Here’s why the Bank of Canada won’t do the most obvious thing it can to pop the housing bubble

stephen polozBank of Canada Governor Stephen Poloz speaks during a news conference in Ottawa, Ontario, Canada, October 19, 2016.Chris Wattie/Reuters

By raising borrowing costs, a central bank can usually slow down risky consumer credit and spending.

But this economic logic is not as straightforward to deal with Canada’s housing market, where prices in major cities have escalated and created what many economists say is a bubble.

The Teranet and National Bank of Canada house-price index showed that Toronto prices had gained 13.5% year-on-year in March. In Vancouver, prices were up 12.2%.

With household debt at the highest level in at least two decades, the Bank of Canada is unlikely to use higher rates to cool the housing market because of the ripple effect it would have on the rest of the economy, according to Capital Economics’ Jonathan Loynes.

“The Bank of Canada confessed this week that speculation is partly responsible for the recent upswing in house prices, but doesn’t believe that higher interest rates are a solution to the problem,” Loynes wrote in a note on Thursday.

“While the Bank of Canada is well aware of the potential risks housing imbalances pose to financial stability, it believes that new mortgage financing rules will mitigate the recent rise in highly indebted households. Raising interest rates in the near term would obviously make it even more difficult for already heavily indebted households to service those debts, putting the entire economic recovery in jeopardy.”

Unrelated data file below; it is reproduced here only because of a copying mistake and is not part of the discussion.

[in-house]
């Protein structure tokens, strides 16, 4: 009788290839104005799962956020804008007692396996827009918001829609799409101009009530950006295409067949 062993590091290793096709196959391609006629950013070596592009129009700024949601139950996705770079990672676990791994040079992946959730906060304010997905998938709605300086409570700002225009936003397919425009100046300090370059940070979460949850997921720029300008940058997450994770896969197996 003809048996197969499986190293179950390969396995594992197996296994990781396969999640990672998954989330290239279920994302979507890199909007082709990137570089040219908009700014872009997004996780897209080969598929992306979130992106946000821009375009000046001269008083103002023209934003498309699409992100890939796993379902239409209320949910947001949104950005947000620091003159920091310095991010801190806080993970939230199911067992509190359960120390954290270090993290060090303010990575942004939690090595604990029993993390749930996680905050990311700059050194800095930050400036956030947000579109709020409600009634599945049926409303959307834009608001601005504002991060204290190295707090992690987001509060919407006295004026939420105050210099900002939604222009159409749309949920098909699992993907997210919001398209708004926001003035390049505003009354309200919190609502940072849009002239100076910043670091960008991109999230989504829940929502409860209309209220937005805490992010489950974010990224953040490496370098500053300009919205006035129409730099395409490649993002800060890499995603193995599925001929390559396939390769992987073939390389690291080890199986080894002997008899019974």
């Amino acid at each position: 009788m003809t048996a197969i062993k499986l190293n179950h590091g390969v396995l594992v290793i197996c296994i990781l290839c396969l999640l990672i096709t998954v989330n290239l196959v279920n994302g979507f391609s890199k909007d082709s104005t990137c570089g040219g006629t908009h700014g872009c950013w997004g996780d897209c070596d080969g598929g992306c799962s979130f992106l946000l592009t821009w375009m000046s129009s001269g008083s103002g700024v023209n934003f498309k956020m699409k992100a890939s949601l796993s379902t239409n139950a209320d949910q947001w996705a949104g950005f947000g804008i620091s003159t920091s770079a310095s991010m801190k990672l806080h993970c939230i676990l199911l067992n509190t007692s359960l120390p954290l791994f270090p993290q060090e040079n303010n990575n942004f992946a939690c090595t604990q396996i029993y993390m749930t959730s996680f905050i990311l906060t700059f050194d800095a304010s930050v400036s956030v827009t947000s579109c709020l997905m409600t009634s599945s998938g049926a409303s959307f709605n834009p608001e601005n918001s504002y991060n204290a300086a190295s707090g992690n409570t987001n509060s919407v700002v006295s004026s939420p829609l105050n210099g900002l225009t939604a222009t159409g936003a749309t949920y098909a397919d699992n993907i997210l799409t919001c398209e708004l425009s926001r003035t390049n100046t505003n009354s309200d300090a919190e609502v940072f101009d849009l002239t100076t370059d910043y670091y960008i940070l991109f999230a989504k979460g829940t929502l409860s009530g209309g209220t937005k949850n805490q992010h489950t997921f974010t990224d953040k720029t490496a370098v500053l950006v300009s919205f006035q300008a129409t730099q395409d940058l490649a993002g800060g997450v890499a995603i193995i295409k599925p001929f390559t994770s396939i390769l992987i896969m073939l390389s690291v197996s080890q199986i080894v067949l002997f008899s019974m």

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Loynes noted that the rise in Canada’s housing bubble is worse than the one that helped trigger the Great Recession in the US.

Based on the ratio of house prices to income per capita, Canada’s housing market is the most overvalued going back to at least 1981.

Some regulatory action helped slow homebuying in Vancouver, the hottest market in the country alongside Toronto. A foreign-buyer tax stemmed sales from people entering the market out of speculation that prices would rise. In Toronto, policymakers proposed a vacancy tax on unoccupied homes.

But that has not made a significant dent in the largest housing markets. Additionally, tighter lending standards in the already highly regulated banking sector may have curbed mortgage credit, but is still not doing much to cool house prices, Loynes said.

And so, higher interest rates would be a textbook way to cool the housing market. The problem is that Canada’s overall household debt is already high, and higher interest rates could make repayments harder.

“Moreover, the Bank still doesn’t believe and won’t say publicly that there is a housing bubble,” Loynes wrote. “That said, it’s unrealistic to ever expect any central banker to admit to a bubble.”

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He said it is possible that the bank raises rates this year for the first time since 2010, but only if it sees “overwhelming” signs of growth led by higher exports.

The Bank of Canada held its key interest rate steady at 0.50% on Wednesday, but acknowledged that the economy was growing faster than it had expected.

“In the meantime, all they can do is cross their fingers and hope that the housing bubble doesn’t torpedo the economy before then,” Loynes concluded.

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